Follow Techotopia on Twitter

On-line Guides
All Guides
eBook Store
iOS / Android
Linux for Beginners
Office Productivity
Linux Installation
Linux Security
Linux Utilities
Linux Virtualization
Linux Kernel
System/Network Admin
Programming
Scripting Languages
Development Tools
Web Development
GUI Toolkits/Desktop
Databases
Mail Systems
openSolaris
Eclipse Documentation
Techotopia.com
Virtuatopia.com

How To Guides
Virtualization
General System Admin
Linux Security
Linux Filesystems
Web Servers
Graphics & Desktop
PC Hardware
Windows
Problem Solutions
Privacy Policy

  




 

 

Grokking The Gimp
Previous Page Home Next Page

      
4.1.6 Combining Channels

Section  3.2 describes how selections can be combined; selections can be added, subtracted, and intersected. These operations are useful because they allow the results from different selection tools to be combined and because they also allow the work to be performed incrementally. This can be particularly important when selecting from a large image or when making a complicated selection.

Channel masks can also be combined. This is done by converting the masks to selections and then saving the combined result back to a mask. Figure  4.7

  
Figure 4.7: Two Channel Masks
Figure 4.7

illustrates the procedure. Figure  4.7(a) shows an underwater scene for which two selections have been previously made and saved to channel masks. The channels strips for the two masks, labeled Fish and Rock, can be seen in the Channels dialog, shown in Figure  4.7(b).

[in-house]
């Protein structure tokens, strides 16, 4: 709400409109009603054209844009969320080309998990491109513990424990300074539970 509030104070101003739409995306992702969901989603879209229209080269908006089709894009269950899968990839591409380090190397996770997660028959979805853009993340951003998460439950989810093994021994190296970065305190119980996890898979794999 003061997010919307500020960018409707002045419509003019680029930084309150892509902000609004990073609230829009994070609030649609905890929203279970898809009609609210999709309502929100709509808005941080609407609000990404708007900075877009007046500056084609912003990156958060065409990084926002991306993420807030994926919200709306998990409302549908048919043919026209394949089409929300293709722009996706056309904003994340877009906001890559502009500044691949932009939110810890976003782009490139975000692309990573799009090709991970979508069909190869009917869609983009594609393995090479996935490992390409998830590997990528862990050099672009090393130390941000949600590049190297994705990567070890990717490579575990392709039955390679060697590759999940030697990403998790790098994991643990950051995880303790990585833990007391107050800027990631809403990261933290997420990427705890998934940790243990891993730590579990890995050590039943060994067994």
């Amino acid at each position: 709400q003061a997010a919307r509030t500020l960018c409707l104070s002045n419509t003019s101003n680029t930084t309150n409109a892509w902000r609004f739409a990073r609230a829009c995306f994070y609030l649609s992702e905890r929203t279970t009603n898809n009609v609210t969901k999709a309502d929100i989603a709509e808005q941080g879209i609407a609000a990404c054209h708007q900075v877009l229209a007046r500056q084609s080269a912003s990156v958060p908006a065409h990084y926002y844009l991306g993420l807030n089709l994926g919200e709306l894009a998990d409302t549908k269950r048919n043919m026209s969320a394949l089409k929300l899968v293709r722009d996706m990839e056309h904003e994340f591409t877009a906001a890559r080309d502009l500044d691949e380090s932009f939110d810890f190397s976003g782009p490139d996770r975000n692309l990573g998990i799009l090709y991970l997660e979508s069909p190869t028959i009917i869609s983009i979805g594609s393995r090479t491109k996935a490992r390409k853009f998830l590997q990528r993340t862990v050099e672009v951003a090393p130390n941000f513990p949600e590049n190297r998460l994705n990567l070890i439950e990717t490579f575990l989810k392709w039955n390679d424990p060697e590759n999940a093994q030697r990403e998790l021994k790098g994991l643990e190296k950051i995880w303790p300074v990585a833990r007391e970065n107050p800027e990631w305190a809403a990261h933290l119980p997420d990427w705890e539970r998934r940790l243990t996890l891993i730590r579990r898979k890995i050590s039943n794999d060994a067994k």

After making the channel labeled Rock the active channel, it is converted to a selection by clicking on the Channel to Selection button (represented by the dashed circle icon) in the button bar. The active channel can be seen in Figure  4.8(b).

  
Figure 4.8: Converting the First Mask to a Selection
Figure 4.8

Figure  4.8(a) shows the resulting selection in the image window. Note that it was not necessary nor useful to toggle on the visibility of the channel mask to do this.

A similar operation is performed with the channel mask labeled Fish. The mask is made active and then converted to a selection. Normally the conversion of a mask to a selection replaces any selection already active in the image window. However, the selection represented by the mask can also be added to the active selection. This is accomplished by choosing the Add to Selection  function from the Channels menu, shown in Figure  4.6(b). The Add to Selection function can also be invoked by Shift-clicking the Channel to Selection button in the button bar. The result of adding the selection is shown in Figure  4.9(a),

  
Figure 4.9: Converting the Second Mask to a Selection and Adding it to the First
Figure 4.9

which shows the combined selection in the image window.

Two other combining modes are also available in the Channels menu. These are the Subtract From Selection and the Intersect With Selection functions. These can both be used from the Channel to Selection button in the button bar. Control-clicking the button produces a subtraction and Control-Shift-clicking produces an intersection.

The final step to obtain a channel mask of the combined selection is performed by using Save to Channel from the Image:Select menu. The procedure is illustrated in Figure  4.10.

  
Figure 4.10: Creating the Combined Channel Mask
Figure 4.10

The resulting channel mask, which has been labeled Rock+Fish, is shown in Figure  4.10(b).

Grokking The Gimp
Previous Page Home Next Page


 
 
  Published under the terms of the Open Publication License Design by Interspire